Military medics are some of the most adept, level-headed healthcare workers out there. Whether they’ve treated their fellow members of the armed forces during active combat or other high-stakes situations, they have experience delivering quality medical care under pressure. Many people can’t imagine leaving this important, rewarding work behind once they leave active service. Fortunately, their skills transfer well to the civilian healthcare industry.
Veterans’ skills and adaptability have not gone unnoticed among those in the civilian healthcare sector. As the demand for skilled workers increases, healthcare employers are turning more and more to retired military personnel to fill these gaps.
If you are beginning your transition from military to civilian life and want to continue your work in the medical field, consider pursuing a career in healthcare. Making this switch can sometimes be difficult, however, so you need to know how to navigate the process. Here are a few tips to help you embark on your career in the civilian healthcare field:
1. Determine which career path is right for you.
Depending on your previous experience and personal interests, there are many healthcare jobs that can suit your needs. Many veterans obtain employment as emergency medical technicians (EMTs), a dynamic, hands-on role that will allow you to administer life-saving care to patients while en route to hospitals or medical centers. This is one of the easier career transitions to make, since you’ll only need to complete training programs or obtain certification.
Taking a job as a medical assistant will also enable you to work directly with patients. In this position, you will work underneath a physician, assisting him or her in treating patients and with administrative tasks. However, you’ll need to obtain a master’s degree and a state license before seeking employment in this field.
With other degrees, you could pursue careers in phlebotomy, physical therapy, nursing, or chiropractic care. You could even continue your career by serving other veterans as a healthcare worker with the Veterans Administration (VA).
2. Think about school.
Since so many positions in healthcare require some level of education, you may need to think about applying to college. Obtaining a degree can open countless doors for you in your civilian career, in healthcare and so many other fields.
Attending college is even easier for military veterans thanks to the Post-9/11 GI Bill, legislation that delivers benefits to individuals who served in the armed forces after September 10, 2001. These benefits include assistance with certain types of training and higher education tuition.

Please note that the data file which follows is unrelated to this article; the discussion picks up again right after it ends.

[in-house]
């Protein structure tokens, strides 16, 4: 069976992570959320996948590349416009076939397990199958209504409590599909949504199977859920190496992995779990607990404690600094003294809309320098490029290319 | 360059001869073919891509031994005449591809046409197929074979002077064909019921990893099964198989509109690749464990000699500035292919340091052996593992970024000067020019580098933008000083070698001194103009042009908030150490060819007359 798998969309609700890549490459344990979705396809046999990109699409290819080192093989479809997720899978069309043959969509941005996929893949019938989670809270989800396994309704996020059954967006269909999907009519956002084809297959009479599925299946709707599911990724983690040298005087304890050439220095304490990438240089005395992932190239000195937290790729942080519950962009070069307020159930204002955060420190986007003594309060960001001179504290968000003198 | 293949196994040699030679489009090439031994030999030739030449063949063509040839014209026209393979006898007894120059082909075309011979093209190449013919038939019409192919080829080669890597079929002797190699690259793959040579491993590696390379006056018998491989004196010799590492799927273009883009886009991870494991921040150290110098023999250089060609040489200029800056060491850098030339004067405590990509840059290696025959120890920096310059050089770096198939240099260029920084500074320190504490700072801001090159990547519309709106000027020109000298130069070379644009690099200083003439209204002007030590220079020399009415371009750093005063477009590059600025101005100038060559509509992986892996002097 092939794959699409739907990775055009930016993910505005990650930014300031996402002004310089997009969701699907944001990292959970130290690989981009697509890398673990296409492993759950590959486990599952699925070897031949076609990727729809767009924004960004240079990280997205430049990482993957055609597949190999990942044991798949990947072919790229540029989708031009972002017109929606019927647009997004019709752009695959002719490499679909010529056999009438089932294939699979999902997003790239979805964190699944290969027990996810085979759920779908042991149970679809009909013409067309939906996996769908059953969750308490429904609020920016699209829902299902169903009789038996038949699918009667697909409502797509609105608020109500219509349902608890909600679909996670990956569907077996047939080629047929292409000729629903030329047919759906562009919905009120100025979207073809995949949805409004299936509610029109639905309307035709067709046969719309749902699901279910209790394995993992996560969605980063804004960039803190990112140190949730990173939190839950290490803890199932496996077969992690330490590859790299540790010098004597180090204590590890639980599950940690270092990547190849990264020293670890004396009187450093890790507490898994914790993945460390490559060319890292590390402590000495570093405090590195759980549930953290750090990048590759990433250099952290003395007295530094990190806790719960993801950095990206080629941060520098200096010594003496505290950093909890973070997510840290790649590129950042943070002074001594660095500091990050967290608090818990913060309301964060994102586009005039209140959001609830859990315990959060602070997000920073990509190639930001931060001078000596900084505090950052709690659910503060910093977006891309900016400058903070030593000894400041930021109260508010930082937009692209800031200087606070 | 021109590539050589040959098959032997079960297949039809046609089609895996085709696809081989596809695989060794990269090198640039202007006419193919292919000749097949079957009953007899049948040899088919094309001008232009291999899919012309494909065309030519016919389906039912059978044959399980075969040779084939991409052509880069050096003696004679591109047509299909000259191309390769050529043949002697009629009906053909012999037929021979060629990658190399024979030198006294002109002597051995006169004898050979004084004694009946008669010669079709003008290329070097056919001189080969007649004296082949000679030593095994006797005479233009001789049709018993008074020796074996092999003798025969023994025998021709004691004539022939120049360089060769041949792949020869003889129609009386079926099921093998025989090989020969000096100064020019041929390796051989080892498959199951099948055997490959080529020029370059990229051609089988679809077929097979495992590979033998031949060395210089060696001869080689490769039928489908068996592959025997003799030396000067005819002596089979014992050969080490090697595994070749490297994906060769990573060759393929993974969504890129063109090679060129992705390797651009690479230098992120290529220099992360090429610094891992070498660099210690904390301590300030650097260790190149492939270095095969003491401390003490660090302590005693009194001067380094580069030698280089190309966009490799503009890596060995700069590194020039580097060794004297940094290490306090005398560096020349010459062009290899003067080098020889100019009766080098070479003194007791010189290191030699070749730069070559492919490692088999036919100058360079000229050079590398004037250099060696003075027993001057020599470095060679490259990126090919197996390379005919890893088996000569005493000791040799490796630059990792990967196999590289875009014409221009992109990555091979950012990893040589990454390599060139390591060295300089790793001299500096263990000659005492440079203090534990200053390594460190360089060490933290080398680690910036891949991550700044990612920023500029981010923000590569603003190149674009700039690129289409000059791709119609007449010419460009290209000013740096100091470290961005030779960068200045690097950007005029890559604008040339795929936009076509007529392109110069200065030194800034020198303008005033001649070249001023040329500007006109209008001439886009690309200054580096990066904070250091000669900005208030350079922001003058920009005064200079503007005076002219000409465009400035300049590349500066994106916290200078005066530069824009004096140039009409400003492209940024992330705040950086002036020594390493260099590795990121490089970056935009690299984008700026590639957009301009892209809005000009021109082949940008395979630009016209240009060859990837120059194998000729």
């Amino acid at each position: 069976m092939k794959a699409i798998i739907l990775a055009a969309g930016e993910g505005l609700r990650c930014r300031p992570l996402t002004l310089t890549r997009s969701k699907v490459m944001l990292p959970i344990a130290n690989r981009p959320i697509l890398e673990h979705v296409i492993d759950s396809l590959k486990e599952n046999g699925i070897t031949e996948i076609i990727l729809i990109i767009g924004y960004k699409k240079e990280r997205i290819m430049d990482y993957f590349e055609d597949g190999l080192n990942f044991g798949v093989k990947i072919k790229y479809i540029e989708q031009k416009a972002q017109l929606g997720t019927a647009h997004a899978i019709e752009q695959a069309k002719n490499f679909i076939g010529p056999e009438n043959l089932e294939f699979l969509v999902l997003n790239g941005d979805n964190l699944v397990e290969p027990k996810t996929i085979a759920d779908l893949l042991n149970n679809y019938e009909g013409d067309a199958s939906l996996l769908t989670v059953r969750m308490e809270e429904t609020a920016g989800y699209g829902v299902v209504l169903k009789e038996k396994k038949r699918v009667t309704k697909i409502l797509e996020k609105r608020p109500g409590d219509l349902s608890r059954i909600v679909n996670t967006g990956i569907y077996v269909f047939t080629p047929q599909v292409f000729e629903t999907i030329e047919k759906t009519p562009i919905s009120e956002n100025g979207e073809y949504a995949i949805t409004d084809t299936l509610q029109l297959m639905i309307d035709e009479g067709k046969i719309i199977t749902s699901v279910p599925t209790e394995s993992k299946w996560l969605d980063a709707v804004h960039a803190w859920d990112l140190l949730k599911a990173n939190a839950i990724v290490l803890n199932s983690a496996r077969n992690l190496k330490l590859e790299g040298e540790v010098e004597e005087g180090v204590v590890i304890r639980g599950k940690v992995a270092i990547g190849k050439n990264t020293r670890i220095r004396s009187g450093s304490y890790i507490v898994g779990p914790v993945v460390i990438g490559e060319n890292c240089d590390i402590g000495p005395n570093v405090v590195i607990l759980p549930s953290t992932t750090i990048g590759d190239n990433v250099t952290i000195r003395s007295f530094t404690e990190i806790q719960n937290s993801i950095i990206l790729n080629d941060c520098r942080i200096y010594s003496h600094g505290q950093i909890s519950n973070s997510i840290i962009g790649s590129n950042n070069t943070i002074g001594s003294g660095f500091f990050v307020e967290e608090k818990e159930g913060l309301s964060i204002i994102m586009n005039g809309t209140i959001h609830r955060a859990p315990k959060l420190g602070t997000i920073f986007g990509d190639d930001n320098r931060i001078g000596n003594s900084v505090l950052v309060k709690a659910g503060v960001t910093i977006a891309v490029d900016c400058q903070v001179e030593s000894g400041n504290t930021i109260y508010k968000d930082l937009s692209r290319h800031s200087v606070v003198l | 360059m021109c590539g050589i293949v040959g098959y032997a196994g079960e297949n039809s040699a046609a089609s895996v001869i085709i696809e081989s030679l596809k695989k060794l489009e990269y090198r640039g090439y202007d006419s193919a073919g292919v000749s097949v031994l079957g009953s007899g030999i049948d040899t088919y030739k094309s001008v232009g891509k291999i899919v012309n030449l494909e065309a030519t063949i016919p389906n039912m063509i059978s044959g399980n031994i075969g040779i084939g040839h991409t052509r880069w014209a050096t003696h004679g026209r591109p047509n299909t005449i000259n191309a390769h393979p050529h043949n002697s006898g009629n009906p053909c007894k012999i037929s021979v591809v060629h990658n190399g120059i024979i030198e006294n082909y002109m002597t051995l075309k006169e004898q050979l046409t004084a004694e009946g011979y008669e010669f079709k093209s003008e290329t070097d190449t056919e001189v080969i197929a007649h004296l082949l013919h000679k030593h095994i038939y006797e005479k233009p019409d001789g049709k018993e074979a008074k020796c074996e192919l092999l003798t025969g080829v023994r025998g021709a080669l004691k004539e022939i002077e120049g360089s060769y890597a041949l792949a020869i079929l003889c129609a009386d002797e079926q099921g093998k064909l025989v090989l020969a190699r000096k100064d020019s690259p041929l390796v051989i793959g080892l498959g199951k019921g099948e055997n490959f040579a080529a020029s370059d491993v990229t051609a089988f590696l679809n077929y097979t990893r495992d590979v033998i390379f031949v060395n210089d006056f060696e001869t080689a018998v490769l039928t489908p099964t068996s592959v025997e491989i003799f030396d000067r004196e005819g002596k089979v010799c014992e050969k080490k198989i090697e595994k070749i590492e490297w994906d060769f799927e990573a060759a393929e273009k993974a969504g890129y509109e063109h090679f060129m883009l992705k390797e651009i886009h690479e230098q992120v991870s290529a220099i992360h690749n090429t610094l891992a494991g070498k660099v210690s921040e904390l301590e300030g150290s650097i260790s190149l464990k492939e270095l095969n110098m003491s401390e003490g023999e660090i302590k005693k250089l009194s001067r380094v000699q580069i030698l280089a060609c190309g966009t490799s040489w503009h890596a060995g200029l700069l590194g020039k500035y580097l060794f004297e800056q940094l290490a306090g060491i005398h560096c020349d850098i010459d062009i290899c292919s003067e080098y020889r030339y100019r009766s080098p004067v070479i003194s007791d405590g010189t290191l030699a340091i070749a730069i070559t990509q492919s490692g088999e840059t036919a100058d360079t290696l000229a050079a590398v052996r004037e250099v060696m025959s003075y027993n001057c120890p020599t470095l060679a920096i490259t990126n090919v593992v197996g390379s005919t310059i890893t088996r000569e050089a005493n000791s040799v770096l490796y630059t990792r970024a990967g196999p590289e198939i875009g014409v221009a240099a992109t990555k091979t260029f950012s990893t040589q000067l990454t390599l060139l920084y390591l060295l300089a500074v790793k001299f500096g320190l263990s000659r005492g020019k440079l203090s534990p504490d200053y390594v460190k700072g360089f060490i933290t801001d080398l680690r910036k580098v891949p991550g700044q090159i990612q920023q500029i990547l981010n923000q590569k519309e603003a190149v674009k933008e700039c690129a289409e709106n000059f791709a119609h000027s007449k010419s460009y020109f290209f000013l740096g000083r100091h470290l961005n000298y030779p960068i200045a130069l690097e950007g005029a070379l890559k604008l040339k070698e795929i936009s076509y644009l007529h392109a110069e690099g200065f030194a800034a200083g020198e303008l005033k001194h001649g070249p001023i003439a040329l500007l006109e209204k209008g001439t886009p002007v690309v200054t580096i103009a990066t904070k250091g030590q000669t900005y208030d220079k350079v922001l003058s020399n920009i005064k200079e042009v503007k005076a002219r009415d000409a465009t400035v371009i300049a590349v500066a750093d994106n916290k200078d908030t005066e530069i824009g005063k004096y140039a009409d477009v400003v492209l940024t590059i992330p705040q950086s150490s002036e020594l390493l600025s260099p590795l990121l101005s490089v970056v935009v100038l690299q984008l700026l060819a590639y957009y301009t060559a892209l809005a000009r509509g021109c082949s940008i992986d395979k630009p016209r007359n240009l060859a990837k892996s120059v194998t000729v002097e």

Some schools, such as the Cambridge College of Healthcare and Technology in Georgia, have special programs for veterans seeking education in medical fields. Cambridge College awards scholarships to help veterans obtain their degrees. There are other, similar programs at schools across the country that can make your time at college less stressful by awarding academic credits for your previous military experience.
3. Translate your skills.
All veterans who are seeking civilian employment must understand how to translate their skills from military jargon into language that job recruiters can understand. You’ll find that most of your experience will directly transfer to the healthcare industry, because you’ll be dealing with many of the same federal regulations and patient volumes. However, the names of job positions and medical procedures may differ. As such, describing your skills—not so much listing your rank—will be the most effective way to communicate your experience to civilian employers.
You can also directly transfer your skills by obtaining certification in your area of healthcare. Again, the Post-9/11 GI Bill can help with this, as it can provide reimbursement for certain licensing and certification programs, as well as for testing and certain types of job training. Some institutions, like Michigan’s Lansing Community College, also host “bridge programs” that help veteran medics and medical technicians earn their credentials as EMTs.
4. Connect with available resources.
As a veteran, you have a number of resources at your disposal to ease the transition between your military and civilian career. The VA Transition Assistance Program (TAP) should be your first point of contact. Not only will this program connect you with veterans’ benefits, but it can also assist with your job search. For example, TAP can help you articulate your relevant professional skills on your resume.
In addition, Veterans in Healthcare is a career-specific organization that can connect you with opportunities in the medical sector. On this site, you can upload your resume and browse healthcare jobs across the country.
5. Work with a healthcare industry recruiter.
Connecting with a recruiter can help you move closer to finding a job in your particular field, especially if you’re interested in a more administrative role. A good recruiter has in-depth knowledge of the job market and hiring trends, and may know about open positions you’d never be able to find otherwise. Recruiters may offer other valuable services, such as helping you prepare for interviews or identifying longer-term career paths that match your interests and goals.